Nova Scotia

Nova Scotia Hospital investigation alleges patient abuse

The mother of a 31-year-old Nova Scotia Hospital patient says she intends to call police after a report by a Health Department investigator alleged her son was restrained for two hours, his head covered, and that one staff member wondered aloud "if his s**t is retarded."

Matthew Meisner restrained for two hours, called profanities, according to Health Department investigation

Matthew Meisner has a severe form of autism and a mood disorder, which makes his behaviour aggressive and unpredictable. (Tracey Meisner)

The mother of a 31-year-old Nova Scotia Hospital patient says she intends to call police after a report by a Health Department investigator alleged her son was restrained for two hours, his head covered, and that one staff member wondered aloud "if his s**t is retarded."

The investigation into the Sept. 3 incident at Emerald Hall, a locked unit at the hospital, is based on the patient chart for Matthew Meisner, and alleges mistreatment and the use of physical force against him.

"You're never prepared to read something as graphic and as horrible as what happened to my son during that night shift," Tracey Meisner, Matthew's mother, told CBC News. 

Meisner has a severe form of autism and a mood disorder, which makes his behaviour aggressive and unpredictable. He wears a helmet to protect his skull when he bangs his head on walls.

Covered in feces, head bleeding

A "summary of facts" compiled by a Nova Scotia Department of Health and Wellness investigation officer was sent recently by the department to Meisner's family.

The report said the head of the night shift heard banging coming from Meisner's room at about 4:40 a.m. His bathroom had been locked to prevent him from banging the toilet seat and waking up other patients. Meisner was found naked, covered in feces, and banging his head and hands on Plexiglas, the report said. His head was bleeding.

Three security guards and two workers from the unit restrained Meisner in a time-out chair. He was in the chair for about two hours, the report said, even though the hospital's emergency restraint chair policy says it should not be used for more than an hour, unless the patient is assessed by a doctor. A physician may order the use of the chair extended, but it cannot exceed two hours.

Restrained, head covered with pillowcase

The report said the worker in charge of the night shift denied covering Meisner's head, but their own notes suggest otherwise.

"The person implicated documented that the patient was spitting and the face had to be covered by a pillowcase to clean and assess the patient," the report said.

A towel was placed over his mouth "in order to prevent the person implicated from being spit on while they cleaned the patients [sic] head wound," the report said.

Profanities and disparaging remarks

The report also said two witnesses "consistently reported that the person implicated commented 'that little f***er' and 'I wonder if his s**t is retarded.'" The comments were made within earshot of Meisner, the report said.

Tracey Meisner plans to call police about her son's treatment at the Nova Scotia Hospital. (CBC)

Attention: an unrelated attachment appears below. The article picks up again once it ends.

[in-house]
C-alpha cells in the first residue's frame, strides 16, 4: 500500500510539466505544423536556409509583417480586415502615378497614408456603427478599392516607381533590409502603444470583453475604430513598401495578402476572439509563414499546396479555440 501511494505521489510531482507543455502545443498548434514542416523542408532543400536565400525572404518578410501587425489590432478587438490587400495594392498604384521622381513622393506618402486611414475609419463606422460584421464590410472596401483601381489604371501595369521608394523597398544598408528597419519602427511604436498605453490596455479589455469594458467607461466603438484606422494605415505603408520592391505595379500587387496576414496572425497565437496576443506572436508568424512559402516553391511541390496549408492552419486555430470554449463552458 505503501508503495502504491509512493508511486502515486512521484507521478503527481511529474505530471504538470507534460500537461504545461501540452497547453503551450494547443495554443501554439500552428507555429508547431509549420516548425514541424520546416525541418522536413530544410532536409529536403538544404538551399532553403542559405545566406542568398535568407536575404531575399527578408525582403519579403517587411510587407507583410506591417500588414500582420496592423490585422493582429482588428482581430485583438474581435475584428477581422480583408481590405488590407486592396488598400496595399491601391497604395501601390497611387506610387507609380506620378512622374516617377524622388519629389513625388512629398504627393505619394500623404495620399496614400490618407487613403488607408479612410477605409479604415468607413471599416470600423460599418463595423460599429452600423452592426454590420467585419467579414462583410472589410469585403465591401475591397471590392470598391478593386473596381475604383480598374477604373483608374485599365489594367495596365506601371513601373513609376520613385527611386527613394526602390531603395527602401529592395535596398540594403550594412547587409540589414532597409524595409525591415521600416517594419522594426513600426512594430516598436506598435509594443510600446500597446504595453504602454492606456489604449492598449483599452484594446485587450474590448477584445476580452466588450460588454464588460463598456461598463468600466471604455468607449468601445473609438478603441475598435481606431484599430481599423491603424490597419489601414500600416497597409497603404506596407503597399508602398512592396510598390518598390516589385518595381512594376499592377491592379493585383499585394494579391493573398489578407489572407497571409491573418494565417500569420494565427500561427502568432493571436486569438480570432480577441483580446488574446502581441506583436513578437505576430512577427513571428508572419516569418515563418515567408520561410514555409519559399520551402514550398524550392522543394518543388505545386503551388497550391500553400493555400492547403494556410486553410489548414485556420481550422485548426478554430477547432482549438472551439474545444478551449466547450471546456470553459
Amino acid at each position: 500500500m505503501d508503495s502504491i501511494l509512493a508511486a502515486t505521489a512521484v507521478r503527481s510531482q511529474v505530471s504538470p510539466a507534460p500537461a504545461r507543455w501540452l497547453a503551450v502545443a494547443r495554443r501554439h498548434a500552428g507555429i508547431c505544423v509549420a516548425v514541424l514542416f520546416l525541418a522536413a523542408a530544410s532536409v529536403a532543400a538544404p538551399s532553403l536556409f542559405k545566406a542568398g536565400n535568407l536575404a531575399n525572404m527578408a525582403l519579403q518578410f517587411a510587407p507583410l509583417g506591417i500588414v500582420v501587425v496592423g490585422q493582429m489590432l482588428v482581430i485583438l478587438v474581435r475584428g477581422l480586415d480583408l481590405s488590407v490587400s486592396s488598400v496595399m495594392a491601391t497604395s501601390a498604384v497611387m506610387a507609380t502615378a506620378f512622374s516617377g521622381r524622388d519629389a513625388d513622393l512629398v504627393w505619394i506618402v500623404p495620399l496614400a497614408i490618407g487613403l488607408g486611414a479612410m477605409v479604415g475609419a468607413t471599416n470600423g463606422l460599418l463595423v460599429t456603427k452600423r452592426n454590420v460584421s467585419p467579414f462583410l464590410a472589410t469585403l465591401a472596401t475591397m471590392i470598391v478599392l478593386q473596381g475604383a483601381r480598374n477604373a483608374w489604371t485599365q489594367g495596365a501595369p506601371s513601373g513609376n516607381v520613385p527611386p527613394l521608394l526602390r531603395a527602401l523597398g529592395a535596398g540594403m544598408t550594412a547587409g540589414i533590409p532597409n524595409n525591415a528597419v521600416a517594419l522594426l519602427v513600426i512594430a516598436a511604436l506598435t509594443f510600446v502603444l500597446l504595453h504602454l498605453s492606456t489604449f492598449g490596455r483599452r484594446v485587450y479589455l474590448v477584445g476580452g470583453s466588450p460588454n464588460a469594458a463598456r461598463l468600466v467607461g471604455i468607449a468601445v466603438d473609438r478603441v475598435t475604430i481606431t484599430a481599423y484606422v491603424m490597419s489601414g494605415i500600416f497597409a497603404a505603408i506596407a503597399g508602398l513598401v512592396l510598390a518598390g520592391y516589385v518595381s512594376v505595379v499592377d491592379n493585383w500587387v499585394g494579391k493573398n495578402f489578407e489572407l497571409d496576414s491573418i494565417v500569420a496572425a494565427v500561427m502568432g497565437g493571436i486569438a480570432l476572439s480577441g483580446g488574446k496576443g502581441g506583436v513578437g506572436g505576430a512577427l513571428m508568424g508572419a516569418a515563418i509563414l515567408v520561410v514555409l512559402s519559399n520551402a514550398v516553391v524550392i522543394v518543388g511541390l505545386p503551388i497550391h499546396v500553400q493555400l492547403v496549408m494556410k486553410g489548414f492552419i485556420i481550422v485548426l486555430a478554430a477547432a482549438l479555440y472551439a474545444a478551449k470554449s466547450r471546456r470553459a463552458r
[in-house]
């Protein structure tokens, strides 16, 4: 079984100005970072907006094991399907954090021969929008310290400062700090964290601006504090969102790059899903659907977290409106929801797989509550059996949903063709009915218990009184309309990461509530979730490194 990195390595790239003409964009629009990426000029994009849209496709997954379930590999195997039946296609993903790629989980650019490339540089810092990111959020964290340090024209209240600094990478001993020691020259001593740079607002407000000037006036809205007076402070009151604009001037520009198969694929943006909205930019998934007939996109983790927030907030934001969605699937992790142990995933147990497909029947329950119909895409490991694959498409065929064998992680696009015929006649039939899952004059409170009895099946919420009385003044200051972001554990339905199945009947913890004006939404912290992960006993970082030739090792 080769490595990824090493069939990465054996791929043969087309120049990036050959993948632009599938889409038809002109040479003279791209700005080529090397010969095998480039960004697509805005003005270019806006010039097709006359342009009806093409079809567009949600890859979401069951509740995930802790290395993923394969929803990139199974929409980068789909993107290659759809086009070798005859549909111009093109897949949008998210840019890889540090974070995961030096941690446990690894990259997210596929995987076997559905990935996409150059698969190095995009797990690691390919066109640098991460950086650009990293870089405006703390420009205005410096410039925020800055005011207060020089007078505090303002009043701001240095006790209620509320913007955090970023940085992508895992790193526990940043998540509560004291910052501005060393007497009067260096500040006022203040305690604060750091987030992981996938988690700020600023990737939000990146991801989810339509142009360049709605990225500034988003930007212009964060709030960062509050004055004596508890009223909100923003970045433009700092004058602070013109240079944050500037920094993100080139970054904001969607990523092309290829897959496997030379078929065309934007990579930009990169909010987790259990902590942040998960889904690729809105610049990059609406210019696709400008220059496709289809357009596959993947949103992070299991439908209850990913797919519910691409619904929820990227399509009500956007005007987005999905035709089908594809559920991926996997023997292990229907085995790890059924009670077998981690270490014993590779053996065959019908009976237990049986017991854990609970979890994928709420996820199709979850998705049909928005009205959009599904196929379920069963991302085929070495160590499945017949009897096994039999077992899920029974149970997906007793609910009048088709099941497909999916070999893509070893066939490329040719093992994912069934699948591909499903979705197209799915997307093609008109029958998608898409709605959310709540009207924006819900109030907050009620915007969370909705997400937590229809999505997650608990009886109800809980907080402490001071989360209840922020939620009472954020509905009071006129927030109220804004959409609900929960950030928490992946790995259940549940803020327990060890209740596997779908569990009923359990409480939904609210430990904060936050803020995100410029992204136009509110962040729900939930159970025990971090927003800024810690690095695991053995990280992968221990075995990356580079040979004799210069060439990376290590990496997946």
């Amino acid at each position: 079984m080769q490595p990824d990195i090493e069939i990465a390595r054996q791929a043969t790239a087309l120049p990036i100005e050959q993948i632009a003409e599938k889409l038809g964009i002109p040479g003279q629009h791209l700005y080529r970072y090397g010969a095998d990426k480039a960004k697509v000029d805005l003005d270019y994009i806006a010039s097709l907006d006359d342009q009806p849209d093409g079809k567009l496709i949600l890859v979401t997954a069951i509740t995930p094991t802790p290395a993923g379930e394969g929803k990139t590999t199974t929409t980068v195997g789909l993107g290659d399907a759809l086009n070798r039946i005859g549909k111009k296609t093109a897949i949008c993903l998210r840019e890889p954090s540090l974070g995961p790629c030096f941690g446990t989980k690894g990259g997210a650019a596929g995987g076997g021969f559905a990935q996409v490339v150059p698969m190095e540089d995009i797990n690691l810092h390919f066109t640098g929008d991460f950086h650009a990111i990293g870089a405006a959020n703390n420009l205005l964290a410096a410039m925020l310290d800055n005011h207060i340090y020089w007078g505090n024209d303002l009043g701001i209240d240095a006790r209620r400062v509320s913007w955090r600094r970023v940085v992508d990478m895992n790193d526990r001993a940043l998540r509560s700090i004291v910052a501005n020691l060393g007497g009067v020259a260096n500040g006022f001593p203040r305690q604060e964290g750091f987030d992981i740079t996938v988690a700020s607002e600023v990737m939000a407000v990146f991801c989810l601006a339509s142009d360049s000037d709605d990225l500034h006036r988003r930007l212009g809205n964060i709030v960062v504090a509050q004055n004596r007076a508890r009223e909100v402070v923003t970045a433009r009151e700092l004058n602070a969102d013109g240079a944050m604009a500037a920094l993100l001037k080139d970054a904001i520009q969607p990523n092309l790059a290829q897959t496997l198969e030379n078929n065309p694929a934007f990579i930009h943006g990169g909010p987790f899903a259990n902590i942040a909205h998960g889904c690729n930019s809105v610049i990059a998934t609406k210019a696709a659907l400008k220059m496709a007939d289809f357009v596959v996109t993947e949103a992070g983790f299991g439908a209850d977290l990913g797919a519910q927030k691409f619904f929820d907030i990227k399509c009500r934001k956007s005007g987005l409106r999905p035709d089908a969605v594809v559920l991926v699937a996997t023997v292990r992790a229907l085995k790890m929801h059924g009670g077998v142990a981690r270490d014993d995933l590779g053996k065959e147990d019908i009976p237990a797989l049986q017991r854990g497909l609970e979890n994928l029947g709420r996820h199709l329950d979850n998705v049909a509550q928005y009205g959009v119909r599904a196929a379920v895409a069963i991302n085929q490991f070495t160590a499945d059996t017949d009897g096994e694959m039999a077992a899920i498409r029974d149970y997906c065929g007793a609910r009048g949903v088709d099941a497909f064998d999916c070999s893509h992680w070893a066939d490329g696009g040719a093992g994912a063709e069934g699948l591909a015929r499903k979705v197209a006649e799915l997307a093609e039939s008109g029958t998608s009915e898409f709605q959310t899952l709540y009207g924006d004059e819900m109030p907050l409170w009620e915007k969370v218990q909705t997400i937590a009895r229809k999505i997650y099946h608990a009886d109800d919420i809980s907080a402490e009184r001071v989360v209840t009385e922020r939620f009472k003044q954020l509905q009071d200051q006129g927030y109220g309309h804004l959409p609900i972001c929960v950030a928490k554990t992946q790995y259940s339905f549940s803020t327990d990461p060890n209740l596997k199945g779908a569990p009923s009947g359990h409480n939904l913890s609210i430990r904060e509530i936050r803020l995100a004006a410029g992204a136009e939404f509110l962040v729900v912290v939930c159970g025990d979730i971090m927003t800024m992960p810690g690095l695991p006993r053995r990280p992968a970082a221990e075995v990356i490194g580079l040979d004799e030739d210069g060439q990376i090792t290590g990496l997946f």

One witness and the staff worker under investigation denied making the comments.

The investigation was triggered by a day shift staff member at the hospital who filed a "serious incident report" when they learned about the incident. The complaint is being investigated under the Protection for Persons in Care Act.

Tracey Meisner received the report two weeks ago. She said she believes the person being investigated is a nurse, and called the treatment her son allegedly received part of a "culture of abuse" where staff act like thugs.

'Horrific abuse'

She said she's upset to read that her son's care plan was not followed by staff.

And she's distressed but not surprised to read about the profanities her son would have heard. Matthew Meisner has a condition called echolailic, which causes him to repeat phrases, and his mother said he's said similar things.

"'You can stay in your pissy clothes, you little c*** sucker, what are you deaf, are you deaf,' things of that nature," she said.

Advocating Parents of Nova Scotia, a group representing parents of children with intellectual or behavioural disabilities, called it "torture" and "horrific abuse."

The group said it supports Tracey's Meisner's demand that her son be moved closer to his family in Blandford on Nova Scotia's South Shore.

Health authority responds

Tracey Meisner has complained in the past about her son's care at Emerald Hall over the last 12 years, which she said has led to acrimonious relations with hospital staff. 

The NSGEU, the union representing staff at Nova Scotia Hospital, declined comment.

In a statement to CBC News, the Nova Scotia Health Authority said it takes any allegations of abuse extremely seriously and is committed to providing safe, high quality and respectful care possible for all of its patients, in all its environments, including Emerald Hall.

The health authority did not say whether anybody has been disciplined or fired, or what happens now with investigation.

The authority said it has an abuse prevention and response policy and does require that any and all allegations of abuse be reported to the Department of Health and Wellness under the Protection of Persons in Care Act.

About the Author

Elizabeth Chiu is a reporter in Nova Scotia and hosts Atlantic Tonight on Saturdays at 7 p.m., 7:30 p.m. in Newfoundland. If you have a story idea for her, contact her at elizabeth.chiu@cbc.ca.

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